The last few days have not been the best for dad. He’s wholly exhausted, and has been spending most days sleeping. He fell twice on Sunday. When he fell for the first time in the bathroom, he didn’t mention it to us until later that evening. When he fell the second time, he was on his way to bed for the evening. Unfortunately he cut his left arm pretty bad, and was bleeding. I doctored his cut, and tucked him into bed. 

Monday morning, mom, dad, and Hunter headed to UCSF for a second opinion with the UCSF neurology oncology department. I was unable to make it to this appointment due to a work commitment, but will relay the information that was passed my way. The short of it: we won’t be fiddling with dad’s treatment at the moment, as he is responding well to the current treatment path. Upon recurrence, we will seek out additional treatments. From the sound of it, why meddle with the treatment course if it’s working? 

Dad spent the rest of Monday afternoon sleeping. Hunter and I went on a warm and sunny hike, and spent the time processing all that’s going on. When we got home, dad was still sleeping. Though he spent the day in bed, he said he was “in for the night” – aka no dinner for him. 

Moving with the flow, we’re resting and hoping for more energy and less pain in the upcoming days. 

March 15

Hi all, 

Mom, dad, Hunter, and I just wrapped up watching The Great Mouse Detective this evening. Hunter, home from Boston for Spring Break, bought home the idea that we should revisit dad’s most favorite movie from when we were growing up. For all those who haven’t seen this masterpiece, it was just as fun today as it was 10 years ago. It was also a huge improvement from dad’s rather dry choices of films.

Hunter brought a lot of energy into the house from Boston. Mom, dad, and I are so, so happy he’s here for a visit. When he was here last (January), dad was still in the hospital post surgery. Though we’ve been in touch with Hunter, I can only imagine the shock and surprise he encountered in his initial visit with dad. If I were to look at dad from Hunter’s eyes, I’d notice his mobility (he was entirely wheelchair bound when Hunter was last here), lucidity, big belly, hair loss (from the chemo), swollen face (also from the chemo), exhaustion, decreased energy, decreased agitation (due to reduced steroid doses), and overall contentedness (dad’s happy to drink coffee and read the paper for most of the day). 

We met with Dr. Schiffner on Friday for an interpretation of dad’s most recent MRI. Though this is a *very* preliminary test (most tests are conducted 6-8 weeks after finishing radiation, but dad’s was performed 4 weeks after because of tentative interest in a clinical trial), the tumor had relatively less inflammation than prior to initiating treatment. This is good news for now: some GBM patients have tumors that barrel through the radiation and grow, others have tumors that show up in different places in the brain. Dad’s inflammation is reduced, and it’s likely that the inflammation will be further reduced 6 weeks from now.

With respect to the recurring alternative / additional treatment predicament: we have a consultation with UCSF on Monday where we will learn about the additional treatments UCSF has to offer.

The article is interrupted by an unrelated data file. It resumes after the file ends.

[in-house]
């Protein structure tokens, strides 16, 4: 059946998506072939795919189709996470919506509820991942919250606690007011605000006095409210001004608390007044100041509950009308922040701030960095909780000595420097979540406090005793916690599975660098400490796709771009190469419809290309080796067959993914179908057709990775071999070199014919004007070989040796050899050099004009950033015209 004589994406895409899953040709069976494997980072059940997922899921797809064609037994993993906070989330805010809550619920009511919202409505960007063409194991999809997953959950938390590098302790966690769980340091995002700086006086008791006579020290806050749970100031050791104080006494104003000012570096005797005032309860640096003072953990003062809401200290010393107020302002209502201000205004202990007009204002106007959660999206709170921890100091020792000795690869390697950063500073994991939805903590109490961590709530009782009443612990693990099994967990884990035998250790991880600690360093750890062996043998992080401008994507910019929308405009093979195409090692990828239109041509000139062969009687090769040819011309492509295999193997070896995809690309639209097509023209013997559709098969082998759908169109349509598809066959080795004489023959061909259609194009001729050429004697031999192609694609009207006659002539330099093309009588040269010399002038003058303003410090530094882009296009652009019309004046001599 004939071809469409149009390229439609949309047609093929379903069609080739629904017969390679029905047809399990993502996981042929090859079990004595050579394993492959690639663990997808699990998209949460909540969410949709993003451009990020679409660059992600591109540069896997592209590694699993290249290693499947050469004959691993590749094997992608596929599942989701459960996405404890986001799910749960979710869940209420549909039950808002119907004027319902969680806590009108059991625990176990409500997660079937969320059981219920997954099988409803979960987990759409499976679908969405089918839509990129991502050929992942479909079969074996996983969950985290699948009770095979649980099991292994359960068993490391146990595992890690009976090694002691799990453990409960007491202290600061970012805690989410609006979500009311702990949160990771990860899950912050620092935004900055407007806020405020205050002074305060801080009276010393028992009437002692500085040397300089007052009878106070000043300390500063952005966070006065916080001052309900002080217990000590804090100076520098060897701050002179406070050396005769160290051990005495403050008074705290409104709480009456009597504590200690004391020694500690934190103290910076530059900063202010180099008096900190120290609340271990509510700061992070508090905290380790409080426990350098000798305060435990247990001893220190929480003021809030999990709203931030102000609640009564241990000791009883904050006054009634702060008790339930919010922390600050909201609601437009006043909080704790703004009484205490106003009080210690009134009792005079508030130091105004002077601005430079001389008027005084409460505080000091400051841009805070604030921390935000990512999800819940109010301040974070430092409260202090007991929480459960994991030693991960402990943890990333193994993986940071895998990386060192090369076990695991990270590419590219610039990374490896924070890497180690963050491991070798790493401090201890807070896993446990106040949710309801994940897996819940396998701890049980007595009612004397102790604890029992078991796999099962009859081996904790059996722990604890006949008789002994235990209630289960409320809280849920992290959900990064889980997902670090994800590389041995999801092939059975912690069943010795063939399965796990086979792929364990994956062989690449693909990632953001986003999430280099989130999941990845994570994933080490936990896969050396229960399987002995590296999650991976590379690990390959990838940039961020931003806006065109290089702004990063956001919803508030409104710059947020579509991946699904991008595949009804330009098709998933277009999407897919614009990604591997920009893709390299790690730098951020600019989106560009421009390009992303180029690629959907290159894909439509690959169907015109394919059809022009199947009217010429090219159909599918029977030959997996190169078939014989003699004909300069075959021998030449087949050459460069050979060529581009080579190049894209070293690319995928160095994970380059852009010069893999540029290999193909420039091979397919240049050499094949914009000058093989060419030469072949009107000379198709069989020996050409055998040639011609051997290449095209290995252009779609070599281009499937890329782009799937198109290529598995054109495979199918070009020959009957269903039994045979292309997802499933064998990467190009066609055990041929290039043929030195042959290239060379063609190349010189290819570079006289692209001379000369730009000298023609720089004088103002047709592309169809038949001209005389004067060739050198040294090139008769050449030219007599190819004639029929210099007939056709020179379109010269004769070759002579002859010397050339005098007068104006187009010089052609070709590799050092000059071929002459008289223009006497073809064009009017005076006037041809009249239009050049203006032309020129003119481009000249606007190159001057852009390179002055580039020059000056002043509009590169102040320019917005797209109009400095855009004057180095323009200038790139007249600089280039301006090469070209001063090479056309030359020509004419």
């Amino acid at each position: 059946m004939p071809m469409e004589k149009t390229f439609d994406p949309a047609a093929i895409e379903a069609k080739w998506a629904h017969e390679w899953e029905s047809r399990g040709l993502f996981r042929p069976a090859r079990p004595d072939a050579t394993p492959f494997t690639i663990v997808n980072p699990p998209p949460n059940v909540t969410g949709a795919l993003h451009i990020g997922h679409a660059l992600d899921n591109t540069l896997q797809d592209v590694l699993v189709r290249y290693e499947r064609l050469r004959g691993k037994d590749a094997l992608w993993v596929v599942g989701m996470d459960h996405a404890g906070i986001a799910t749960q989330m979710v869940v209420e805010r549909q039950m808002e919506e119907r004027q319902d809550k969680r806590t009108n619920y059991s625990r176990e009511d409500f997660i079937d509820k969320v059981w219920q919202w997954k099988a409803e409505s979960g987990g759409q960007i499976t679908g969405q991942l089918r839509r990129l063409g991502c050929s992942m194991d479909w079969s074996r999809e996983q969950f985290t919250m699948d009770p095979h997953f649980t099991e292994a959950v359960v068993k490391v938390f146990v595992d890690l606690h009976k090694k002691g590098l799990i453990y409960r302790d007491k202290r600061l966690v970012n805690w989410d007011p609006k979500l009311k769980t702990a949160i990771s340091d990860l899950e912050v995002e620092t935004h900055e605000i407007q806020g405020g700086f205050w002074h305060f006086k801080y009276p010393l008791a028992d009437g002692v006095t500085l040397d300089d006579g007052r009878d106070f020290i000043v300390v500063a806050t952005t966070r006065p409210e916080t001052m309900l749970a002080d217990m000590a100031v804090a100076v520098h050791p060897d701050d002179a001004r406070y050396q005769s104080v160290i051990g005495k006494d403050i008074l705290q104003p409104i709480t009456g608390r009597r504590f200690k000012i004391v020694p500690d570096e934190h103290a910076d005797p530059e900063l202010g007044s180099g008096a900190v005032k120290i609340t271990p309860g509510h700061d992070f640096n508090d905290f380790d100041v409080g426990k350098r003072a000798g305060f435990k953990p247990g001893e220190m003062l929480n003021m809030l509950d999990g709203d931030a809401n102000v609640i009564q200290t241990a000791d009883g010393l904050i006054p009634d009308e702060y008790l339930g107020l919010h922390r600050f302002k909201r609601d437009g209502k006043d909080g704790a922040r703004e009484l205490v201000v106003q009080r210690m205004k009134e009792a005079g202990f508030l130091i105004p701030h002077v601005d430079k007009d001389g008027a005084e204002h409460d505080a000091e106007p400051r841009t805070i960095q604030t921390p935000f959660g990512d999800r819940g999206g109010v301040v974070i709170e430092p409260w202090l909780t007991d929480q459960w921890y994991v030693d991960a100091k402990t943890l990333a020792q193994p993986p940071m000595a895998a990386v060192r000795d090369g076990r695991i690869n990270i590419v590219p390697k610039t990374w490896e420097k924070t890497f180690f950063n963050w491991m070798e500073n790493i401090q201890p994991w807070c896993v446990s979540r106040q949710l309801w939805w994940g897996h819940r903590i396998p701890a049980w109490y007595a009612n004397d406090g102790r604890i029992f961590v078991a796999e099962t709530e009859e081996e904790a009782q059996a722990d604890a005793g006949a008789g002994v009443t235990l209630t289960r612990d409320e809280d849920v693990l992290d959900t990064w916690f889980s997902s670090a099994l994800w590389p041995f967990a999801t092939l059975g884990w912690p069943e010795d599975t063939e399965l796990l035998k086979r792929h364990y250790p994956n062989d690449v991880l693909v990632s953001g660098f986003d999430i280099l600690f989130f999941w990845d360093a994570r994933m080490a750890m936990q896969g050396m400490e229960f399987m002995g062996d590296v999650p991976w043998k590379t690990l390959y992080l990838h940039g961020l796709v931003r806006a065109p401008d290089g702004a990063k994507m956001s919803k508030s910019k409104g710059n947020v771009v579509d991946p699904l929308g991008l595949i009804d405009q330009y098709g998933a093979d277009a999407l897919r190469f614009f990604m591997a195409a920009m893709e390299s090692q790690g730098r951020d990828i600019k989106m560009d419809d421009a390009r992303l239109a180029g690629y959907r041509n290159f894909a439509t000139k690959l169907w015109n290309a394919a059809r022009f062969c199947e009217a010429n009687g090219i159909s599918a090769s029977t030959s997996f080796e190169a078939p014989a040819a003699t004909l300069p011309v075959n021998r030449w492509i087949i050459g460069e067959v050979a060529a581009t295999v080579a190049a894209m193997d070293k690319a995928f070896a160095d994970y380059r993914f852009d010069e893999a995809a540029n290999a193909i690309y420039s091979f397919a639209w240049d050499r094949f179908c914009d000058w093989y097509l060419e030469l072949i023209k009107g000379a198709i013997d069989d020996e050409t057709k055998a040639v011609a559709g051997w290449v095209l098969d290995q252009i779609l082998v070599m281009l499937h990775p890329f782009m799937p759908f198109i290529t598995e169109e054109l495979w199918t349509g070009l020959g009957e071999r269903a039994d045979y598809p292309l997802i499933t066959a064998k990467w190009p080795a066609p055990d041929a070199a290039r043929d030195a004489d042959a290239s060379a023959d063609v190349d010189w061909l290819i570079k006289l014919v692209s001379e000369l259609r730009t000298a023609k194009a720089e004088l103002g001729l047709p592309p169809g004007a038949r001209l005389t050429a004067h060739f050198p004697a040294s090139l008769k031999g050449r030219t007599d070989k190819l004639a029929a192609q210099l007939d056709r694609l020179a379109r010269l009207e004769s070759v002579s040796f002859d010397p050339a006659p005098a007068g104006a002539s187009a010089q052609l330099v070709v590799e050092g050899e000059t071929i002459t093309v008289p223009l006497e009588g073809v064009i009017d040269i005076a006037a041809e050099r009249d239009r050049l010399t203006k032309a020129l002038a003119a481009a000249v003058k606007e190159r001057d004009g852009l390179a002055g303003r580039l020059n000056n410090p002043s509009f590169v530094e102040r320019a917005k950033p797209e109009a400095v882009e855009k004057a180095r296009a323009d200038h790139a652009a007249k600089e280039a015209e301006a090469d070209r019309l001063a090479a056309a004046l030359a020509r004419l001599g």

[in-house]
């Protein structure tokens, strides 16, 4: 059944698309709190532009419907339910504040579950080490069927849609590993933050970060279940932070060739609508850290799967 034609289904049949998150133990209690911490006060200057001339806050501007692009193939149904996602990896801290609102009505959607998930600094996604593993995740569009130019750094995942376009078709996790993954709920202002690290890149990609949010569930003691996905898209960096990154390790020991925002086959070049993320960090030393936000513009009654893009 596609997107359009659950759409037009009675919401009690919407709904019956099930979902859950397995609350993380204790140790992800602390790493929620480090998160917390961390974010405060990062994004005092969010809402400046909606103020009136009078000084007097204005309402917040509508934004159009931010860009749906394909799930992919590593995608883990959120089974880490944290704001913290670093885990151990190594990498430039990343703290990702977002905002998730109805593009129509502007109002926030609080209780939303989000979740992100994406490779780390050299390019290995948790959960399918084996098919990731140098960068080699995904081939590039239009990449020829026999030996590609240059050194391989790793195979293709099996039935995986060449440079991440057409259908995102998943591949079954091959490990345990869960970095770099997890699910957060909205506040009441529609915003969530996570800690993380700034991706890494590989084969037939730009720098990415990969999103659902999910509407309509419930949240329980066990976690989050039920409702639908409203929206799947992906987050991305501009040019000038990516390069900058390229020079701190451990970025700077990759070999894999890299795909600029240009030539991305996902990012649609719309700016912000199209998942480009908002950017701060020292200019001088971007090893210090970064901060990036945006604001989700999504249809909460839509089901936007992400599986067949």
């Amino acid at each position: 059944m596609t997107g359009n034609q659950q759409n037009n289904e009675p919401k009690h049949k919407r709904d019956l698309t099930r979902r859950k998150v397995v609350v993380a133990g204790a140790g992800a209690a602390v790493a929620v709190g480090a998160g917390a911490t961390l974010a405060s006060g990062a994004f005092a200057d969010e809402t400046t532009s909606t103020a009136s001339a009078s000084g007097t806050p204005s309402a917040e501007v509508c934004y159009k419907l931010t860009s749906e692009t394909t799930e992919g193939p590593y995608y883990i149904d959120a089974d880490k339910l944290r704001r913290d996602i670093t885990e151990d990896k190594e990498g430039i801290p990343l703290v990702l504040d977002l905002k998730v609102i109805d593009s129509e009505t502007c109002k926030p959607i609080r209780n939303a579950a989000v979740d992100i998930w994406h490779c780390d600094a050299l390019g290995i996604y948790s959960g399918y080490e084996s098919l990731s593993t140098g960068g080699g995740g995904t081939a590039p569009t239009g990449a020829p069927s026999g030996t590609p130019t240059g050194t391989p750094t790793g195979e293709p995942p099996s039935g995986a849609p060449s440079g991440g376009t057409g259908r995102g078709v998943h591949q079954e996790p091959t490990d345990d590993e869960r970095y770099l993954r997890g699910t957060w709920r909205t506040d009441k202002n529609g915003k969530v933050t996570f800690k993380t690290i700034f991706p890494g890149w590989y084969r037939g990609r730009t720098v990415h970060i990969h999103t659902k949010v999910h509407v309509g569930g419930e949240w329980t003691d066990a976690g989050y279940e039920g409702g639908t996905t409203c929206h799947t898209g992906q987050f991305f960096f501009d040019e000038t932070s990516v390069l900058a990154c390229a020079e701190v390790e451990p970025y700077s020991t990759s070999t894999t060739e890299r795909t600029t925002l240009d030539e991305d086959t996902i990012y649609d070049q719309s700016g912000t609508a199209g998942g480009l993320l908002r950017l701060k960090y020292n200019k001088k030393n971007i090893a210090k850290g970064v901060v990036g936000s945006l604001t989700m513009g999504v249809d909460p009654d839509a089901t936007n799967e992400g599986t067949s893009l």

Dad’s general state is precarious these days. After his MRI on Thursday, dad and Danny headed to UCSF to drop off the MRI CDs. On his way to reception, dad fell and hit his head. In addition to this incident, I witness him losing his equilibrium frequently. Dad, Lyle (one of our dogs), and I went on a walk around the neighborhood yesterday, and he struggled to walk in a straight line. Dr. Schiffner explained that dad’s reduced coordination may be explained by post-radiation fatigue. We hope that dad’s sense of balance and energy will recover in three to four weeks. 

Other highlights: I found a 3 month old cucumber in our pantry from an incomplete organization post grocery. I’ll save you the trouble of conducting this experiment on your own: 3 month old cucumbers turn orange-yellow and the rank smell spreads through the entire house. Though neither mom nor dad noticed the smell, the house is happier with it disposed of. 

Spirits are calm and positive.

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March 12

Dad and I are sitting in the kitchen, each of us plugging away on our respective to-do’s. Despite the disappointment, we’re moving onwards. The last few days have been pretty peaceful, though dad has been strikingly exhausted. Monday, he slept virtually all day and night. He ambled around for his usual coffee fix and some food, but otherwise kept to his sun room perch. 

Despite his exhaustion, dad has finished a 1,600 page History of Ukraine this week. He started the tomb about two weeks ago, and finished the dense history Monday. In our conversation of it, I asked him how it was. “Wouldn’t recommend it” was all he had to say about it. It takes unbelievable willpower (or maybe an affinity for suffering) to get through this history. He’s moved on to Max Weber today, reading one of three volumes of Economy and Society. Book club possibility? Dad plans to finish this next week, so start reading. 

Dad’s interest in dense-at-it’s-best works of art stretches far beyond reading. Lately he’s had a new interest in watching films – and not just Citizen Kane sorts of films (and by that I mean well-regarded and standing the test of time). Dad’s been seeking out the obscure films from the 1960s that even his most patient friends cannot bear to sit through. Clark Brannin, one of dad’s best friends from his time at Tulane, was invited to watch a movie with dad one afternoon while he was in town visiting. According to Clark, the movie was good for putting you to sleep, but little else.